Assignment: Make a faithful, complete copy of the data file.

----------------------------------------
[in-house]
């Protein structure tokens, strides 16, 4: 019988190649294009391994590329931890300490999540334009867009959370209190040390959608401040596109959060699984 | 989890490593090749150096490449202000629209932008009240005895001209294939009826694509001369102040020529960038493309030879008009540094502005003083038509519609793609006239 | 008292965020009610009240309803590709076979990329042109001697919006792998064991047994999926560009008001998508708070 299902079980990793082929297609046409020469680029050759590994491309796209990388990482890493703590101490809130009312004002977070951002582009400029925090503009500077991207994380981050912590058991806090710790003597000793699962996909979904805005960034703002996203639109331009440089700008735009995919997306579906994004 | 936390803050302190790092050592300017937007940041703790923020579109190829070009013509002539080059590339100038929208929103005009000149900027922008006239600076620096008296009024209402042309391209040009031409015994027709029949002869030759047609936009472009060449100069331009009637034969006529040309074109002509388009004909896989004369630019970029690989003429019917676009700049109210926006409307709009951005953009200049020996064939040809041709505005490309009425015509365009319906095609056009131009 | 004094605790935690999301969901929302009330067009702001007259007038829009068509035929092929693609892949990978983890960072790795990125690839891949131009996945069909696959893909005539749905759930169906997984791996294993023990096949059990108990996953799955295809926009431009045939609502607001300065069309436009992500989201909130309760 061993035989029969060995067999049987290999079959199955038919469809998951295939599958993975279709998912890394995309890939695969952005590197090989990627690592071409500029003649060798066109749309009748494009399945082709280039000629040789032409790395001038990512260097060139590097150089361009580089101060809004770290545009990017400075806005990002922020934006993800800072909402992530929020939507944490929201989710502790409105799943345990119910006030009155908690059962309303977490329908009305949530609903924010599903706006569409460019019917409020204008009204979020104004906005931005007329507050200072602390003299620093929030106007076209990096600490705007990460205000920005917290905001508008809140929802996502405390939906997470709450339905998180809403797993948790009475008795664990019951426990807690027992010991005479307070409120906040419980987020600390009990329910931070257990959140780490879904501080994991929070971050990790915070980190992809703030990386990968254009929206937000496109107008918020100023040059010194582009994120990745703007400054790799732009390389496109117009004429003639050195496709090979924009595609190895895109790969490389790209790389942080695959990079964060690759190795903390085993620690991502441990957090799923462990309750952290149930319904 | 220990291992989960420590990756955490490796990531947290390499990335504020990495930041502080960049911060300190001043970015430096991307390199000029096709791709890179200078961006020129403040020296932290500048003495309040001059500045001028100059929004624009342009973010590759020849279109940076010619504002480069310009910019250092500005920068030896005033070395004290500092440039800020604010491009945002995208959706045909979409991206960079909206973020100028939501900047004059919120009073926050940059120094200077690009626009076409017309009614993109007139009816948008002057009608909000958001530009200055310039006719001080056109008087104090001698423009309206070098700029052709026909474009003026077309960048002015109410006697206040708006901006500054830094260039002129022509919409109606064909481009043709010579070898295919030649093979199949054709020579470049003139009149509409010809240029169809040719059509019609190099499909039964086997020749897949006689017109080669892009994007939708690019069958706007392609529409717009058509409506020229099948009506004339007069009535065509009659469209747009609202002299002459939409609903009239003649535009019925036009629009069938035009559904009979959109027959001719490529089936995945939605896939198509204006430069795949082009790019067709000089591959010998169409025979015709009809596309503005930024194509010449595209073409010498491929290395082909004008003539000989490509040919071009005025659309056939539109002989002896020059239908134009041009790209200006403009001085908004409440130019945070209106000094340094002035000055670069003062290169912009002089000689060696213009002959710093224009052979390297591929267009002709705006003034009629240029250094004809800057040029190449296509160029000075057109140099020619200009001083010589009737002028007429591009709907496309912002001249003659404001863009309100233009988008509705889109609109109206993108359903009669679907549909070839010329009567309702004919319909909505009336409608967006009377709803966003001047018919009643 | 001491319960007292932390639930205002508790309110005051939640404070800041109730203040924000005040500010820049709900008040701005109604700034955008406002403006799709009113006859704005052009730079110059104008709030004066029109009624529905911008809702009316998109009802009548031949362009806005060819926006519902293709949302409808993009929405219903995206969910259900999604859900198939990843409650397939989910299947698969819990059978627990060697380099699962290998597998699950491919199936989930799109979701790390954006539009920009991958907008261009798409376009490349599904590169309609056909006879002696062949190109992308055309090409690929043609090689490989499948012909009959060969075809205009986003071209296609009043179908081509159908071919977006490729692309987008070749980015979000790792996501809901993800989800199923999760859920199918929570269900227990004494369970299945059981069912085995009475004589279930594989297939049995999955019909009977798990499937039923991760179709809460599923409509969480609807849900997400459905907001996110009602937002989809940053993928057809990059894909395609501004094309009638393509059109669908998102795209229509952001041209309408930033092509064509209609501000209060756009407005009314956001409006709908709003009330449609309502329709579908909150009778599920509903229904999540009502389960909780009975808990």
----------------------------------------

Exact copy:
[in-house]
């Protein structure tokens, strides 16, 4: 019988190649294009391994590329931890300490999540334009867009959370209190040390959608401040596109959060699984 | 989890490593090749150096490449202000629209932008009240005895001209294939009826694509001369102040020529960038493309030879008009540094502005003083038509519609793609006239 | 008292965020009610009240309803590709076979990329042109001697919006792998064991047994999926560009008001998508708070 299902079980990793082929297609046409020469680029050759590994491309796209990388990482890493703590101490809130009312004002977070951002582009400029925090503009500077991207994380981050912590058991806090710790003597000793699962996909979904805005960034703002996203639109331009440089700008735009995919997306579906994004 | 936390803050302190790092050592300017937007940041703790923020579109190829070009013509002539080059590339100038929208929103005009000149900027922008006239600076620096008296009024209402042309391209040009031409015994027709029949002869030759047609936009472009060449100069331009009637034969006529040309074109002509388009004909896989004369630019970029690989003429019917676009700049109210926006409307709009951005953009200049020996064939040809041709505005490309009425015509365009319906095609056009131009 | 004094605790935690999301969901929302009330067009702001007259007038829009068509035929092929693609892949990978983890960072790795990125690839891949131009996945069909696959893909005539749905759930169906997984791996294993023990096949059990108990996953799955295809926009431009045939609502607001300065069309436009992500989201909130309760 061993035989029969060995067999049987290999079959199955038919469809998951295939599958993975279709998912890394995309890939695969952005590197090989990627690592071409500029003649060798066109749309009748494009399945082709280039000629040789032409790395001038990512260097060139590097150089361009580089101060809004770290545009990017400075806005990002922020934006993800800072909402992530929020939507944490929201989710502790409105799943345990119910006030009155908690059962309303977490329908009305949530609903924010599903706006569409460019019917409020204008009204979020104004906005931005007329507050200072602390003299620093929030106007076209990096600490705007990460205000920005917290905001508008809140929802996502405390939906997470709450339905998180809403797993948790009475008795664990019951426990807690027992010991005479307070409120906040419980987020600390009990329910931070257990959140780490879904501080994991929070971050990790915070980190992809703030990386990968254009929206937000496109107008918020100023040059010194582009994120990745703007400054790799732009390389496109117009004429003639050195496709090979924009595609190895895109790969490389790209790389942080695959990079964060690759190795903390085993620690991502441990957090799923462990309750952290149930319904 | 220990291992989960420590990756955490490796990531947290390499990335504020990495930041502080960049911060300190001043970015430096991307390199000029096709791709890179200078961006020129403040020296932290500048003495309040001059500045001028100059929004624009342009973010590759020849279109940076010619504002480069310009910019250092500005920068030896005033070395004290500092440039800020604010491009945002995208959706045909979409991206960079909206973020100028939501900047004059919120009073926050940059120094200077690009626009076409017309009614993109007139009816948008002057009608909000958001530009200055310039006719001080056109008087104090001698423009309206070098700029052709026909474009003026077309960048002015109410006697206040708006901006500054830094260039002129022509919409109606064909481009043709010579070898295919030649093979199949054709020579470049003139009149509409010809240029169809040719059509019609190099499909039964086997020749897949006689017109080669892009994007939708690019069958706007392609529409717009058509409506020229099948009506004339007069009535065509009659469209747009609202002299002459939409609903009239003649535009019925036009629009069938035009559904009979959109027959001719490529089936995945939605896939198509204006430069795949082009790019067709000089591959010998169409025979015709009809596309503005930024194509010449595209073409010498491929290395082909004008003539000989490509040919071009005025659309056939539109002989002896020059239908134009041009790209200006403009001085908004409440130019945070209106000094340094002035000055670069003062290169912009002089000689060696213009002959710093224009052979390297591929267009002709705006003034009629240029250094004809800057040029190449296509160029000075057109140099020619200009001083010589009737002028007429591009709907496309912002001249003659404001863009309100233009988008509705889109609109109206993108359903009669679907549909070839010329009567309702004919319909909505009336409608967006009377709803966003001047018919009643 | 001491319960007292932390639930205002508790309110005051939640404070800041109730203040924000005040500010820049709900008040701005109604700034955008406002403006799709009113006859704005052009730079110059104008709030004066029109009624529905911008809702009316998109009802009548031949362009806005060819926006519902293709949302409808993009929405219903995206969910259900999604859900198939990843409650397939989910299947698969819990059978627990060697380099699962290998597998699950491919199936989930799109979701790390954006539009920009991958907008261009798409376009490349599904590169309609056909006879002696062949190109992308055309090409690929043609090689490989499948012909009959060969075809205009986003071209296609009043179908081509159908071919977006490729692309987008070749980015979000790792996501809901993800989800199923999760859920199918929570269900227990004494369970299945059981069912085995009475004589279930594989297939049995999955019909009977798990499937039923991760179709809460599923409509969480609807849900997400459905907001996110009602937002989809940053993928057809990059894909395609501004094309009638393509059109669908998102795209229509952001041209309408930033092509064509209609501000209060756009407005009314956001409006709908709003009330449609309502329709579908909150009778599920509903229904999540009502389960909780009975808990």